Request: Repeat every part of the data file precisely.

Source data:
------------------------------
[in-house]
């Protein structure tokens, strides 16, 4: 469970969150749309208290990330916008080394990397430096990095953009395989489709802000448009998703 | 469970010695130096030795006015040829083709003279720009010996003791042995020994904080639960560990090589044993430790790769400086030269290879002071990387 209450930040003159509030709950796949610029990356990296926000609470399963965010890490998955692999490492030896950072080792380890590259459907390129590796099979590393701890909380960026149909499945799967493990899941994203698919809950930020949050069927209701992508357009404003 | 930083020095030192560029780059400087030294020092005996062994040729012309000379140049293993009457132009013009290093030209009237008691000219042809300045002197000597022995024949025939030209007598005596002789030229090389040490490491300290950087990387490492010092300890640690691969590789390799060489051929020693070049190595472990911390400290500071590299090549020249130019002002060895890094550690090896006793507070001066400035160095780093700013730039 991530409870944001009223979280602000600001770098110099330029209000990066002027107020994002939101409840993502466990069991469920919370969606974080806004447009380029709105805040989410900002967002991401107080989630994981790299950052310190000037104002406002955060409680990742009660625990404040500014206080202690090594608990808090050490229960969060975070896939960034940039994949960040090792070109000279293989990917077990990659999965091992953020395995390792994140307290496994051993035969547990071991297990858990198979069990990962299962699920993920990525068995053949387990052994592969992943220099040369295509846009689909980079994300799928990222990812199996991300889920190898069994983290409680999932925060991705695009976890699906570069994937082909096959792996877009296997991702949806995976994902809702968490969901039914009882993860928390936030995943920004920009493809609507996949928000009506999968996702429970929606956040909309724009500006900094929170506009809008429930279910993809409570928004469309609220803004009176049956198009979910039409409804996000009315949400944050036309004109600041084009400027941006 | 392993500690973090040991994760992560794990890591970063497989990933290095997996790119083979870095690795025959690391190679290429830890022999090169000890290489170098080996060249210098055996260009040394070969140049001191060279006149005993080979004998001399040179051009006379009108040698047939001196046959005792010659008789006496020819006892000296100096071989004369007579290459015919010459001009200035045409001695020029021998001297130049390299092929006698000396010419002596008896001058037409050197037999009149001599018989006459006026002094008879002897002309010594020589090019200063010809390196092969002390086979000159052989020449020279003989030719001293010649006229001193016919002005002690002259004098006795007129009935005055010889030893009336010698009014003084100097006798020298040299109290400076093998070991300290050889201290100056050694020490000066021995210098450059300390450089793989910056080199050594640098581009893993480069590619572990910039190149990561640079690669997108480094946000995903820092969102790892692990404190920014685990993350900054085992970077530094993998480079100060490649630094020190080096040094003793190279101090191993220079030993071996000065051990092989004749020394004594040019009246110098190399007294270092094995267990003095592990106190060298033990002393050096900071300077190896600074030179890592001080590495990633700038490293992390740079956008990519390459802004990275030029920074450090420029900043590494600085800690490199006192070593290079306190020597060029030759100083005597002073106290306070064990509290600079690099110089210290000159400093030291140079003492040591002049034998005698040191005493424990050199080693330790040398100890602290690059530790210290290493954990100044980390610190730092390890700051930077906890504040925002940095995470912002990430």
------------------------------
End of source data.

[in-house]
């Protein structure tokens, strides 16, 4: 469970969150749309208290990330916008080394990397430096990095953009395989489709802000448009998703 | 469970010695130096030795006015040829083709003279720009010996003791042995020994904080639960560990090589044993430790790769400086030269290879002071990387 209450930040003159509030709950796949610029990356990296926000609470399963965010890490998955692999490492030896950072080792380890590259459907390129590796099979590393701890909380960026149909499945799967493990899941994203698919809950930020949050069927209701992508357009404003 | 930083020095030192560029780059400087030294020092005996062994040729012309000379140049293993009457132009013009290093030209009237008691000219042809300045002197000597022995024949025939030209007598005596002789030229090389040490490491300290950087990387490492010092300890640690691969590789390799060489051929020693070049190595472990911390400290500071590299090549020249130019002002060895890094550690090896006793507070001066400035160095780093700013730039 991530409870944001009223979280602000600001770098110099330029209000990066002027107020994002939101409840993502466990069991469920919370969606974080806004447009380029709105805040989410900002967002991401107080989630994981790299950052310190000037104002406002955060409680990742009660625990404040500014206080202690090594608990808090050490229960969060975070896939960034940039994949960040090792070109000279293989990917077990990659999965091992953020395995390792994140307290496994051993035969547990071991297990858990198979069990990962299962699920993920990525068995053949387990052994592969992943220099040369295509846009689909980079994300799928990222990812199996991300889920190898069994983290409680999932925060991705695009976890699906570069994937082909096959792996877009296997991702949806995976994902809702968490969901039914009882993860928390936030995943920004920009493809609507996949928000009506999968996702429970929606956040909309724009500006900094929170506009809008429930279910993809409570928004469309609220803004009176049956198009979910039409409804996000009315949400944050036309004109600041084009400027941006 | 392993500690973090040991994760992560794990890591970063497989990933290095997996790119083979870095690795025959690391190679290429830890022999090169000890290489170098080996060249210098055996260009040394070969140049001191060279006149005993080979004998001399040179051009006379009108040698047939001196046959005792010659008789006496020819006892000296100096071989004369007579290459015919010459001009200035045409001695020029021998001297130049390299092929006698000396010419002596008896001058037409050197037999009149001599018989006459006026002094008879002897002309010594020589090019200063010809390196092969002390086979000159052989020449020279003989030719001293010649006229001193016919002005002690002259004098006795007129009935005055010889030893009336010698009014003084100097006798020298040299109290400076093998070991300290050889201290100056050694020490000066021995210098450059300390450089793989910056080199050594640098581009893993480069590619572990910039190149990561640079690669997108480094946000995903820092969102790892692990404190920014685990993350900054085992970077530094993998480079100060490649630094020190080096040094003793190279101090191993220079030993071996000065051990092989004749020394004594040019009246110098190399007294270092094995267990003095592990106190060298033990002393050096900071300077190896600074030179890592001080590495990633700038490293992390740079956008990519390459802004990275030029920074450090420029900043590494600085800690490199006192070593290079306190020597060029030759100083005597002073106290306070064990509290600079690099110089210290000159400093030291140079003492040591002049034998005698040191005493424990050199080693330790040398100890602290690059530790210290290493954990100044980390610190730092390890700051930077906890504040925002940095995470912002990430």